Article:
Schwartz returns to Browns, this time to fix busted defense
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By TOM WITHERS
BEREA, Ohio (AP) Other than swiping Bill Belichick's turkey slices, Jim Schwartz stayed quiet and useful during his first stint in Cleveland. He had a lot to learn.
An unpaid intern for the Browns in the early 1990s, Schwartz ran errands and did whatever was needed while soaking in all he could from a coaching staff that included Belichick and Nick Saban.
He's back 30 years later to fix the defense.
Schwartz, who has been a successful coordinator at three previous stops, was introduced Wednesday as the new defensive boss in Cleveland, where he'll try to improve a unit most responsible for the team's disappointing 7-10 season.
Along with his impressive resume, which includes a Super Bowl win with Philadelphia, the 56-year-old Schwartz brings a track record of toughness. And while he might not be as fiery as he was earlier in his career, Schwartz promised his passion hasn't waned.
"I can still get after it," he said.
The Browns are desperate for a defensive overhaul following a season in which there were myriad problems on the field along with concerns about a lack of leadership and culture issues inside the locker room.
Coach Kevin Stefanski fired coordinator Joe Woods following the season finale in Pittsburgh, and the first candidate he interviewed was Schwartz, who was a coordinator in Buffalo, Tennesee and Philadelphia before spending the past two seasons as a senior defensive assistant with the Titans.
"Coach Schwartz's resume speaks for itself," Stefanski said in welcoming Schwartz. "He's somebody that I have a ton of respect for. We did not know each other personally, really before this process, but we have a lot of mutual friends, and I've admired his career from afar.
"He has done it at a high level at multiple stops and we really believe he's the guy to lead our defense."
From the moment he took his seat at the dais, Schwartz reflected on his beginnings with the Browns.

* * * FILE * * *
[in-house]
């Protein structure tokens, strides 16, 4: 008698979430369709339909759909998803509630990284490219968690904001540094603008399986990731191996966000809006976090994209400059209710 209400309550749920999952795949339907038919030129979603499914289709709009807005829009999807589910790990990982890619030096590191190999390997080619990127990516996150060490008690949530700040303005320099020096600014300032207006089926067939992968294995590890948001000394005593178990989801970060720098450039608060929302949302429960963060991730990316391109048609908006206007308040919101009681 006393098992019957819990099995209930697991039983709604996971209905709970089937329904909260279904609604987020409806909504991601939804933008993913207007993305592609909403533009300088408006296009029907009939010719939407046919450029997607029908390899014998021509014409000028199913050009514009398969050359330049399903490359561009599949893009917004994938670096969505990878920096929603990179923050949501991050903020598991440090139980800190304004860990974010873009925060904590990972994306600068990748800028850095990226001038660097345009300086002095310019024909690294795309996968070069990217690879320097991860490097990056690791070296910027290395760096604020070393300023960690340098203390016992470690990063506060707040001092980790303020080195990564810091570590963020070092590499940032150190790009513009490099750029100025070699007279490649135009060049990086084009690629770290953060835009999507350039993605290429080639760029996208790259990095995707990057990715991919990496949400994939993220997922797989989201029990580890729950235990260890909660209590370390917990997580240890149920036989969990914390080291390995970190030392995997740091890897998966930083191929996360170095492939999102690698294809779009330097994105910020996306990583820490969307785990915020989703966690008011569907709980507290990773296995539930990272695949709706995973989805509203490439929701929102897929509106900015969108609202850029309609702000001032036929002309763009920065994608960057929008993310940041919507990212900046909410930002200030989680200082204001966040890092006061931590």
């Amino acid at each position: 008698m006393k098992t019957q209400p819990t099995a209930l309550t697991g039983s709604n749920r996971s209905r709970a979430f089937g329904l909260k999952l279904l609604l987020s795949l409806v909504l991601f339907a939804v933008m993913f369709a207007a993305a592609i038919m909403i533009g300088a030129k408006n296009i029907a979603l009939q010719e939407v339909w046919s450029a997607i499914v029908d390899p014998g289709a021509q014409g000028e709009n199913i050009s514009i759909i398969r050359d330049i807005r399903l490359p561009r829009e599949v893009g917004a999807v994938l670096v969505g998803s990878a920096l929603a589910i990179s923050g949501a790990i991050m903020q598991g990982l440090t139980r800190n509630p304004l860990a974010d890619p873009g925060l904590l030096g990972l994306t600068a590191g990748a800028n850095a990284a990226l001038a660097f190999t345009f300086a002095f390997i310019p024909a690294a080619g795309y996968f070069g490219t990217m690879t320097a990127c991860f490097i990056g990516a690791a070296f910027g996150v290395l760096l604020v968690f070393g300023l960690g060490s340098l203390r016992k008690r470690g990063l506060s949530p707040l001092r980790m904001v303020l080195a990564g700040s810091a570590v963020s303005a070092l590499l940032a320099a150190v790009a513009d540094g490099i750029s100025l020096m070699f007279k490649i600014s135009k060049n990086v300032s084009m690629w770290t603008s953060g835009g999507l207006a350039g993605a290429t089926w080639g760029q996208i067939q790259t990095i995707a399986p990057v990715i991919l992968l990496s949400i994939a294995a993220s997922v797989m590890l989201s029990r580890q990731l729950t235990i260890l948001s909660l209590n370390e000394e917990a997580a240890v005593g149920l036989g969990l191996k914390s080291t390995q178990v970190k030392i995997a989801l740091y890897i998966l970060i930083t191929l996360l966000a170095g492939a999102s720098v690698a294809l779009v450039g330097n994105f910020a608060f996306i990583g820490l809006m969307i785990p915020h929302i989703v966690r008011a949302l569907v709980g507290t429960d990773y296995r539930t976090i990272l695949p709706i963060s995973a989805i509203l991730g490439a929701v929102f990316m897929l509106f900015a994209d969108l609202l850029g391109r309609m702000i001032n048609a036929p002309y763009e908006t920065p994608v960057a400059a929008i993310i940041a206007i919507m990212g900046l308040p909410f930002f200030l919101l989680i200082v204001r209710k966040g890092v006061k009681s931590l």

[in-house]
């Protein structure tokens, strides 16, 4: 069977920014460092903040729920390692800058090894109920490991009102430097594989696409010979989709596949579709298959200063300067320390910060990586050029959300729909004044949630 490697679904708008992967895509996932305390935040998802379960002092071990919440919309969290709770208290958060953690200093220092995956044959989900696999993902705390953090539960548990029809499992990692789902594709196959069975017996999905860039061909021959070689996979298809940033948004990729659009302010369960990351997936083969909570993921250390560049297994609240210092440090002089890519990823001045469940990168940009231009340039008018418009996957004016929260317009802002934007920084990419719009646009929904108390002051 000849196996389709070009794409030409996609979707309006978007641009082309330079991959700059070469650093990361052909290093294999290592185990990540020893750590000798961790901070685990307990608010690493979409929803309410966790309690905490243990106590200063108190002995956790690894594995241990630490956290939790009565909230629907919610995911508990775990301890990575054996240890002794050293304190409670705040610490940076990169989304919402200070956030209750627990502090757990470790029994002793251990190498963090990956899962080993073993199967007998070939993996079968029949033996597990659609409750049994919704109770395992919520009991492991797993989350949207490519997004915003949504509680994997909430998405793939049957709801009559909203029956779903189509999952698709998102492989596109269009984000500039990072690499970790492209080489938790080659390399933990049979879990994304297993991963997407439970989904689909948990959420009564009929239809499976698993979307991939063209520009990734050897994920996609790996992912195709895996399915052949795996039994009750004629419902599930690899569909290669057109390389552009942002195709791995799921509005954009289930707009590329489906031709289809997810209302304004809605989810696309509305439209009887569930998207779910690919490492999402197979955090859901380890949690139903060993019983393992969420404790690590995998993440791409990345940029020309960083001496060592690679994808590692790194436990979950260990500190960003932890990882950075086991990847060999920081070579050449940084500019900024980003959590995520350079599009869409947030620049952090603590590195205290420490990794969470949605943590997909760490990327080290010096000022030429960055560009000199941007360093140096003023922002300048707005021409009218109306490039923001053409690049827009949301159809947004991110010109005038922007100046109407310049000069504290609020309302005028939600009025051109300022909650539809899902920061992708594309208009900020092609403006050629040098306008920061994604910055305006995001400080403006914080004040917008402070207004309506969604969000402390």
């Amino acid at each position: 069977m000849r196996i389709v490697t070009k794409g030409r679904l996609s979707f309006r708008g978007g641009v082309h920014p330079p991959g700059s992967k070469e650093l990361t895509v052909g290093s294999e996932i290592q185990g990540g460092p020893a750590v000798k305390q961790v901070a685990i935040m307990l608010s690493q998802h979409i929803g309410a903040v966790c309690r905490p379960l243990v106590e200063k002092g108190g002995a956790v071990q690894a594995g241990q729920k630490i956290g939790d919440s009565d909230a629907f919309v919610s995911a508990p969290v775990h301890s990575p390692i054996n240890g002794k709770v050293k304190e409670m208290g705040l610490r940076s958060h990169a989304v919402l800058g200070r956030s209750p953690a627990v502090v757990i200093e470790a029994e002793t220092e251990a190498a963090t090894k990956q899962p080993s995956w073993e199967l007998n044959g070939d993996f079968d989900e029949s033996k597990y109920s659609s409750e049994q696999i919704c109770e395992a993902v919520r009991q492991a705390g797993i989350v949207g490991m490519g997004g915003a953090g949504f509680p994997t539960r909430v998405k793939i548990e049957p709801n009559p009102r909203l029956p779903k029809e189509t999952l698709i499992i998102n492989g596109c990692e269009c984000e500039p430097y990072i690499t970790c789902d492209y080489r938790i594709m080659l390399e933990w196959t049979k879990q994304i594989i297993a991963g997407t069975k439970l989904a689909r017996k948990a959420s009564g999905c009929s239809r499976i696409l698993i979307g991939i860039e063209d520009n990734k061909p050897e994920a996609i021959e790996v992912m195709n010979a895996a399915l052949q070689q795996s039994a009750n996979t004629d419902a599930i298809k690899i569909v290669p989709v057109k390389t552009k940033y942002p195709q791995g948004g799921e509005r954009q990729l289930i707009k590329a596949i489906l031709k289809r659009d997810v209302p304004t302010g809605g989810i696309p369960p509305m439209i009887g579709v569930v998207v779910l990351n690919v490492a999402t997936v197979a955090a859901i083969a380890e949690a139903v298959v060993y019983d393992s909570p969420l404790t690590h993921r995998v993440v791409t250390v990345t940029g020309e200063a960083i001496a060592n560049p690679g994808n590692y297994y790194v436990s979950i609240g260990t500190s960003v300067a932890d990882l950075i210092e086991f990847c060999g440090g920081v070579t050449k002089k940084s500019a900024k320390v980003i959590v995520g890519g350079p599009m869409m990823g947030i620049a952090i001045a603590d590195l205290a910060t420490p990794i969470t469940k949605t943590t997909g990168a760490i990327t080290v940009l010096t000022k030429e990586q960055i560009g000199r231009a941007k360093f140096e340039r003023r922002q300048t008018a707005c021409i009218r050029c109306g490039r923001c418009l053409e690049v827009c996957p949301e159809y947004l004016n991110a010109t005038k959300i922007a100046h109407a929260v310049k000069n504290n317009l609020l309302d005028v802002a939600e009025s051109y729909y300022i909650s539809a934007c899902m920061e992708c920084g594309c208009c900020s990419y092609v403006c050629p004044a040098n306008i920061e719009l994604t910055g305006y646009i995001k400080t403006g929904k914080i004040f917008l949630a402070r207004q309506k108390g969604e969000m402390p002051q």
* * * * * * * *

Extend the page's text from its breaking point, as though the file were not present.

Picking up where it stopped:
He recalled how former media relations director Dino Lucarelli helped him buy his first sofa from Browns Hall of Fame wide receiver Dante Lavelli, who owned a furniture store in the area. He talked about finding a binder filled with Saban's meticulous notes the coach left behind and that Schwartz used as a resource for years.
And he retold the story of how Belichick, working long hours one summer evening, couldn't find the last of the turkey inside the kitchen refrigerator when he noticed Schwartz munching on a sandwich.
"He just sort of gives me this bad look and just shakes his head and says something under his breath and leaves," Schwartz said with a smile.
It has all come full circle.
"Even though I have a degree from Georgetown," Schwartz said. "I got my degree in football-ology, a Ph.D. in football-ology from the Browns and from Bill Belichick."
Schwartz is in the early stages of learning about Cleveland's personnel and breaking down all that went wrong in 2022. He didn't make any predictions or unveil specific plans. He's eager to work with Pro Bowl defensive end Myles Garrett, and made it clear he'll treat the team's stars and second stringers the same.
"The secret sauce is getting guys playing together and that accountability that goes into it," he said. "If I'm doing a good job, we'll hold our best players the most accountable. And if you start from that position, then everything else is gravy."
More than anything, Schwartz, who took over a winless Detroit team in 2009, wants to help deliver a Super Bowl title to Cleveland's passionate fans.
He did that with the Eagles, who won it all in 2017.
"You want to coach where fans are passionate," he said. "So you embrace that part of it. And I feel a tremendous amount of responsibility to the fans here to get this right and to reward them. Because I'll forget most plays of the Super Bowl that I was in with the Eagles, I'll forget just about every play in that game. But what I won't forget is that parade afterwards, it's indelible in my mind.
"And in my mind, there's only one place that would outdo that parade in Philadelphia and we're here right now."
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Updated January 18, 2023